BERNE - In Part Two of IIHF.com's exclusive interview with Paul Kelly, the NHLPA Executive Director discusses player safety, draft rights, the need for a transfer agreement and other issues.
Each year, there are a number of 18- and 19-year-old players who are eligible to play in the World Juniors but are not released by their NHL clubs for what is a never-to-be-repeated opportunity. Is there enough interest on the part of the eligible players to make being released for the tournament something that you would want to include in a future CBA?
I tracked that this year fairly closely because I knew a lot of the young players: Steve Stamkos, Drew Doughty, Luke Schenn, fellows that were playing full-time for NHL teams and had played successfully in the World Juniors the year before. I can tell you that once those guys cross that threshold and are playing for the Toronto Maple Leafs or whomever, their focus is on playing for their NHL team. I don't think that they really would have liked to have been pulled out of that environment and put into the World Juniors for two or three weeks. And they would rightfully fear how that would be taken by their teammates and fans of the team. They want to continue to develop. So it's not an issue we feel strongly about at this point. It actually gives an opportunity for a new generation of players to participate in the tournament each year and show their talents, expose themselves to scouts and teams around the world. I would envision a lot of resistance from NHL general managers about losing those young kids at critical points in the season. That's a fight I don't want to pick at this point.
One thing that the IIHF wants, and that you aren't in favour of, is extending the two-year period for signing drafted European players to four years. Why are you opposed to this?
We believe that players should be treated equally, regardless of what country they're from, in terms of their NHL draft rights. We don't see a reason why Russian and European players should be treated differently than North American players and therefore be exposed to a larger signing window. I have heard the argument that players from some European countries are believed to mature later than their North American counterparts. I don't know if that is accurate or not. I suspect you could come up with examples that would support it and examples that would contradict it. We're for fairness across the board. Getting the signing window to two years was the product of long, detailed negotiations. It's fully supported by our membership and the agents who represent them. I see virtually no likelihood that we will change.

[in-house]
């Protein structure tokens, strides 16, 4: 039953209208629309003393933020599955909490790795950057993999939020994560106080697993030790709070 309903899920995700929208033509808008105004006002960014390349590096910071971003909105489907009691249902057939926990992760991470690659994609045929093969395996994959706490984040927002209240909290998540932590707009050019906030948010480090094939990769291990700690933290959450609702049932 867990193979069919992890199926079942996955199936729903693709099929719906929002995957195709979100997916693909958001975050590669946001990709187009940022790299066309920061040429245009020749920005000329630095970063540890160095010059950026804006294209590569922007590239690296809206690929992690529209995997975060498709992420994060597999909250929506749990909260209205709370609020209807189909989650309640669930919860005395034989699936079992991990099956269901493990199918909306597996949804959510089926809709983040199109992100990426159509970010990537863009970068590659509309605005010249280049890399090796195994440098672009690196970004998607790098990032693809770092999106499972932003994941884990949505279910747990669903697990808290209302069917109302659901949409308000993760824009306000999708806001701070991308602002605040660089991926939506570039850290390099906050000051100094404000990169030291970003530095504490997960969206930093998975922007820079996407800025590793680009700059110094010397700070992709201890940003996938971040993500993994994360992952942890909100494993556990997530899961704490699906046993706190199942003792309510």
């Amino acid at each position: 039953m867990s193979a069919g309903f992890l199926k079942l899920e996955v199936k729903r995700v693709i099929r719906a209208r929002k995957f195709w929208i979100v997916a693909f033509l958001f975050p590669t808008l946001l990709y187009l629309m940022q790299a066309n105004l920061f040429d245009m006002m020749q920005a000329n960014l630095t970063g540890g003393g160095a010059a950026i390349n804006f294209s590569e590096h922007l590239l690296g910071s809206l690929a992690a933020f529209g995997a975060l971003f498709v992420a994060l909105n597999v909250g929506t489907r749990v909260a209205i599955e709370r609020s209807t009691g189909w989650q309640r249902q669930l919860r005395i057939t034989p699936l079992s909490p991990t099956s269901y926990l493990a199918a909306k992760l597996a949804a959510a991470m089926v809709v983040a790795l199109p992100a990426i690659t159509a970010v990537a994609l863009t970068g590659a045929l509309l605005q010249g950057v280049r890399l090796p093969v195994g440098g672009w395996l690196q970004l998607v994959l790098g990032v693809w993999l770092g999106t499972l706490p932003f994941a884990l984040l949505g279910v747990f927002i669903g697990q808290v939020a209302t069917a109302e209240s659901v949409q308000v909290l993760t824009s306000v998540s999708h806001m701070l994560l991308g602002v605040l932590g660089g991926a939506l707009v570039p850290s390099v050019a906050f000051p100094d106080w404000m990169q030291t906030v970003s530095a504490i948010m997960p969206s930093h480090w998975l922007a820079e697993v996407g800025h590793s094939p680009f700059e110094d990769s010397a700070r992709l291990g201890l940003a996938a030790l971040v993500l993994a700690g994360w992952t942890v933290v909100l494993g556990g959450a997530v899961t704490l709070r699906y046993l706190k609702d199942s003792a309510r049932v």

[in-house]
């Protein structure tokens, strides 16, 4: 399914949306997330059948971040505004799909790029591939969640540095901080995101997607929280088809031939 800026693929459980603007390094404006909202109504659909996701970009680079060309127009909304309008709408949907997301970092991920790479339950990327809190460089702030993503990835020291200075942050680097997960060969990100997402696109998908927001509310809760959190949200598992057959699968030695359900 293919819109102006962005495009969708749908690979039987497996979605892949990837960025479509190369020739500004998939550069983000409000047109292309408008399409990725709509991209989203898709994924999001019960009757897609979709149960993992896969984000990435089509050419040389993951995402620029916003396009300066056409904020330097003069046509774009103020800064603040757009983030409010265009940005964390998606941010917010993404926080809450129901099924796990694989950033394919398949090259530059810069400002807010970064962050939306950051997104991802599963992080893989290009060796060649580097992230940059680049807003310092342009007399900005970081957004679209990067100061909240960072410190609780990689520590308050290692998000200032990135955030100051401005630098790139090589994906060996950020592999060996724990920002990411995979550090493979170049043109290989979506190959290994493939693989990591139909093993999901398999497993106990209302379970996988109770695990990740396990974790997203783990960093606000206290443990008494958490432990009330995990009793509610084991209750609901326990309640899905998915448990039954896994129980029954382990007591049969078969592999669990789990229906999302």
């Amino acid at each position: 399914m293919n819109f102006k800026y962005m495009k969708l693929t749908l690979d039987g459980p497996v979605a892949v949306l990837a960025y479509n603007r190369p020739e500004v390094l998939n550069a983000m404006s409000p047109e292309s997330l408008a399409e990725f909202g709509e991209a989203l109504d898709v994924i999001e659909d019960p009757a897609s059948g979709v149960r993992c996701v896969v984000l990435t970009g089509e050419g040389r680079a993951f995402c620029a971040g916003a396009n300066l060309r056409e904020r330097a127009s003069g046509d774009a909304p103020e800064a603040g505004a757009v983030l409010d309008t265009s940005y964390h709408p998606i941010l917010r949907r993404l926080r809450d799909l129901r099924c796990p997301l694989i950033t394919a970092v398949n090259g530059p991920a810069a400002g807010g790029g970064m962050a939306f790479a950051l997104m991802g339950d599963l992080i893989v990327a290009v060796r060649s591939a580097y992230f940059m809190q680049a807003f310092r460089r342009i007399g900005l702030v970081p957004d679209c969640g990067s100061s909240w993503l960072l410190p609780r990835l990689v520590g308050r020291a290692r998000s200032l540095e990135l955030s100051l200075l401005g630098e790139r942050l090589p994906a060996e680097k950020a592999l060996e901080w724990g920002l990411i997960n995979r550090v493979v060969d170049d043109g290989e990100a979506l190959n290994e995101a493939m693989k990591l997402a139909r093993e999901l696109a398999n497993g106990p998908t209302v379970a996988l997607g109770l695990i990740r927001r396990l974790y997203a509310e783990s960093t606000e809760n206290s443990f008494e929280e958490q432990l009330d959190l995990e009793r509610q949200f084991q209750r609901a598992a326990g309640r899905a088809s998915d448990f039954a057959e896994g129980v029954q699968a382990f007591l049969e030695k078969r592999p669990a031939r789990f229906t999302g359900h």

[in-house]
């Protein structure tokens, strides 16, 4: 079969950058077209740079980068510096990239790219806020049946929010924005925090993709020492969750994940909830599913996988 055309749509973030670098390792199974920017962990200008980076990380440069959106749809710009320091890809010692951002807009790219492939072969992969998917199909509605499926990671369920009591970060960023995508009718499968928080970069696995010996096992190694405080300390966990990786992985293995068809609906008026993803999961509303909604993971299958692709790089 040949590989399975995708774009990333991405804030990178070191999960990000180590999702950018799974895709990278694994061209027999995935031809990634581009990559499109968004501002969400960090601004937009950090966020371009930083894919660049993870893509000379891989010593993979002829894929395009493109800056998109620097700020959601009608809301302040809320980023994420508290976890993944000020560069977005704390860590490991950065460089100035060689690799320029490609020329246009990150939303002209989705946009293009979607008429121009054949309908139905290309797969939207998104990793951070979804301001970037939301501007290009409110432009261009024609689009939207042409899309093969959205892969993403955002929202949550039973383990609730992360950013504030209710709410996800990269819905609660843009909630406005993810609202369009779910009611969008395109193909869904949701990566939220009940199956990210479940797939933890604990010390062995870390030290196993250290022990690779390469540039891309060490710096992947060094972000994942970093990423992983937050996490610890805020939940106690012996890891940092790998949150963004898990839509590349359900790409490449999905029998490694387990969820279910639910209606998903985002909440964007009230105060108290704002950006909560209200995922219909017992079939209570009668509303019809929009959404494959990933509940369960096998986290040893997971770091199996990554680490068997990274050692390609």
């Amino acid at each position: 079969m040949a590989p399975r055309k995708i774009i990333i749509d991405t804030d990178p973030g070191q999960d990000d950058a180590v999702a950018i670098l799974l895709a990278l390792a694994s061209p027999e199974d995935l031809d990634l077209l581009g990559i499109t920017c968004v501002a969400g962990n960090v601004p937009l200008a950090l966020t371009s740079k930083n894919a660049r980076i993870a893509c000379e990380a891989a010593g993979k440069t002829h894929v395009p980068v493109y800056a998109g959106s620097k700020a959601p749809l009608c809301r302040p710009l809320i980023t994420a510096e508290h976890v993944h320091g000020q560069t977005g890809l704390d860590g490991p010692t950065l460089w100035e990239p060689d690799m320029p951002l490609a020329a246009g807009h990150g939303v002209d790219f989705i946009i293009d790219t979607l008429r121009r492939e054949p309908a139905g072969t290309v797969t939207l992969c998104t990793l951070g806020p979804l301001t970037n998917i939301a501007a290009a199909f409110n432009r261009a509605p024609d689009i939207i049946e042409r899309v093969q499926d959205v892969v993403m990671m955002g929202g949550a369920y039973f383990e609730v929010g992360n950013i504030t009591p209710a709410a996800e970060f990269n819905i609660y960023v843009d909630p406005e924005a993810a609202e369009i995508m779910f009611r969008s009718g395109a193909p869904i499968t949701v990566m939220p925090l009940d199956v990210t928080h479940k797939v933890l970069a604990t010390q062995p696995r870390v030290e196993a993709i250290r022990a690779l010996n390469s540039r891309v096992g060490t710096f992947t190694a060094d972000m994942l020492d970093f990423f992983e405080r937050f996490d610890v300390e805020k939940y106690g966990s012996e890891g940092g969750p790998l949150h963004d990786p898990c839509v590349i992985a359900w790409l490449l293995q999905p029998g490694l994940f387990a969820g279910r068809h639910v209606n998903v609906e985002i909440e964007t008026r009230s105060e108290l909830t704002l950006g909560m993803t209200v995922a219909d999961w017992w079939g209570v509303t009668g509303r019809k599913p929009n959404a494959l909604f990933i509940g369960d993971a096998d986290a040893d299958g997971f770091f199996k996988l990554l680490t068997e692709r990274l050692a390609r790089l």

We offered to enlarge the mandatory return provision as a kind of middle ground. Under the old transfer agreement, only 18- and 19-year-old players had to be returned to their home country if they didn't make an NHL roster within the first 10 days or two weeks of a season. We offered to expand that to cover 20- and 21-year-olds, and perhaps to consider other modifications, to give the player other options if he doesn't make an NHL lineup to start the season. To play in the minor leagues in Canada, or to play in his home country. If it's a better fit for him to go back home, even if his NHL GM would prefer to see him play in Manitoba or some place, it should be the player's right to choose. If you did that, I believe more players would go back and play for their European teams for another year or two. I think that would be a good thing for hockey generally.
Is having a player transfer agreement important to the NHLPA and the health of international hockey?
Yes, it is. I'd like to see us have a new agreement in place, one that works for everybody. One that provides enough financial support to the European countries so that they can continue their developmental programs, but does not damage their programs. We recognize it's important for the European clubs to be strong, to have enough talent to stock their teams and bring crowds into the buildings and provide players for their national teams. There are a lot of competing interests here, but when you don't have a transfer agreement, what you have is hostility. I don't know that hockey without a transfer agreement is in the best interest of the European or Russian hockey communities, because most young hockey players that have a certain level of talent will want to play in the NHL. They will want to follow in the footsteps of their countrymen that have excelled in the NHL and gone on to make lots of money and live in nice places, and come home as heroes. That will not only always exist, but I think it'll continue to expand. So that draw of the NHL will always be there. The NHL will exist without a transfer agreement, and in fact, will flourish without a transfer agreement.